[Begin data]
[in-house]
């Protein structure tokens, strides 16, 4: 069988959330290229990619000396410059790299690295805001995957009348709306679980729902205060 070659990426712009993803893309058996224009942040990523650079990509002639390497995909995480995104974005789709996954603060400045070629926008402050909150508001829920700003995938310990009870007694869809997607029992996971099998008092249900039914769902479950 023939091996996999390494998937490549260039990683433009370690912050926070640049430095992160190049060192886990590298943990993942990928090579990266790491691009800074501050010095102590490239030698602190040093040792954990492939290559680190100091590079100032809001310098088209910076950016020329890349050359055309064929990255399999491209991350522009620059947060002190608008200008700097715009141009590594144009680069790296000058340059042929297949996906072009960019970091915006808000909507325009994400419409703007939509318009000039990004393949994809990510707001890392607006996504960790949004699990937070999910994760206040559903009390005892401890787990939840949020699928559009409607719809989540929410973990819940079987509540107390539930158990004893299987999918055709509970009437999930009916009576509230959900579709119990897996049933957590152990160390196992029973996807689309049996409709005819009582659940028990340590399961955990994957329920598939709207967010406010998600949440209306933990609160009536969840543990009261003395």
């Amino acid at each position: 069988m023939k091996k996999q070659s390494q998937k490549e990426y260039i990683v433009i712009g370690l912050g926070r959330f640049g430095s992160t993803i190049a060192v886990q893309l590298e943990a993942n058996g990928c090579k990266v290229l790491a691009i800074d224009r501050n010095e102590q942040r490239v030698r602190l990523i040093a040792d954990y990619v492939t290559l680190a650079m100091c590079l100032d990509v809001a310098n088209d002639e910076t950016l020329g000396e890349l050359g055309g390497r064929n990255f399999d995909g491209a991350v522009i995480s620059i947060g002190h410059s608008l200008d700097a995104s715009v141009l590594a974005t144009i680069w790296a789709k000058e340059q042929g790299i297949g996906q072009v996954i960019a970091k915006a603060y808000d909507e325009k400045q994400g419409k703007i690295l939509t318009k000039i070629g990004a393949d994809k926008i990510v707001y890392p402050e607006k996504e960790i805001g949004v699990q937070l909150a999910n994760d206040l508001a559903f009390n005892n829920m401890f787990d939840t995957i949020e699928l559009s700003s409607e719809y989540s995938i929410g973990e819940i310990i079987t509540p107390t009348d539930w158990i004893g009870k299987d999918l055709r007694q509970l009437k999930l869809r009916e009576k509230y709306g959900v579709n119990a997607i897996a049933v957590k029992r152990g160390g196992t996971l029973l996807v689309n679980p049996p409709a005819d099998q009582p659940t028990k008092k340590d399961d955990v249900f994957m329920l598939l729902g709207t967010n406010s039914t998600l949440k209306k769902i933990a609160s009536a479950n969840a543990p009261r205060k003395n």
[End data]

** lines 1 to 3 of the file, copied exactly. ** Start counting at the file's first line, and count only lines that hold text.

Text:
[in-house]
């Protein structure tokens, strides 16, 4: 069988959330290229990619000396410059790299690295805001995957009348709306679980729902205060 070659990426712009993803893309058996224009942040990523650079990509002639390497995909995480995104974005789709996954603060400045070629926008402050909150508001829920700003995938310990009870007694869809997607029992996971099998008092249900039914769902479950 023939091996996999390494998937490549260039990683433009370690912050926070640049430095992160190049060192886990590298943990993942990928090579990266790491691009800074501050010095102590490239030698602190040093040792954990492939290559680190100091590079100032809001310098088209910076950016020329890349050359055309064929990255399999491209991350522009620059947060002190608008200008700097715009141009590594144009680069790296000058340059042929297949996906072009960019970091915006808000909507325009994400419409703007939509318009000039990004393949994809990510707001890392607006996504960790949004699990937070999910994760206040559903009390005892401890787990939840949020699928559009409607719809989540929410973990819940079987509540107390539930158990004893299987999918055709509970009437999930009916009576509230959900579709119990897996049933957590152990160390196992029973996807689309049996409709005819009582659940028990340590399961955990994957329920598939709207967010406010998600949440209306933990609160009536969840543990009261003395």
């Amino acid at each position: 069988m023939k091996k996999q070659s390494q998937k490549e990426y260039i990683v433009i712009g370690l912050g926070r959330f640049g430095s992160t993803i190049a060192v886990q893309l590298e943990a993942n058996g990928c090579k990266v290229l790491a691009i800074d224009r501050n010095e102590q942040r490239v030698r602190l990523i040093a040792d954990y990619v492939t290559l680190a650079m100091c590079l100032d990509v809001a310098n088209d002639e910076t950016l020329g000396e890349l050359g055309g390497r064929n990255f399999d995909g491209a991350v522009i995480s620059i947060g002190h410059s608008l200008d700097a995104s715009v141009l590594a974005t144009i680069w790296a789709k000058e340059q042929g790299i297949g996906q072009v996954i960019a970091k915006a603060y808000d909507e325009k400045q994400g419409k703007i690295l939509t318009k000039i070629g990004a393949d994809k926008i990510v707001y890392p402050e607006k996504e960790i805001g949004v699990q937070l909150a999910n994760d206040l508001a559903f009390n005892n829920m401890f787990d939840t995957i949020e699928l559009s700003s409607e719809y989540s995938i929410g973990e819940i310990i079987t509540p107390t009348d539930w158990i004893g009870k299987d999918l055709r007694q509970l009437k999930l869809r009916e009576k509230y709306g959900v579709n119990a997607i897996a049933v957590k029992r152990g160390g196992t996971l029973l996807v689309n679980p049996p409709a005819d099998q009582p659940t028990k008092k340590d399961d955990v249900f994957m329920l598939l729902g709207t967010n406010s039914t998600l949440k209306k769902i933990a609160s009536a479950n969840a543990p009261r205060k003395n």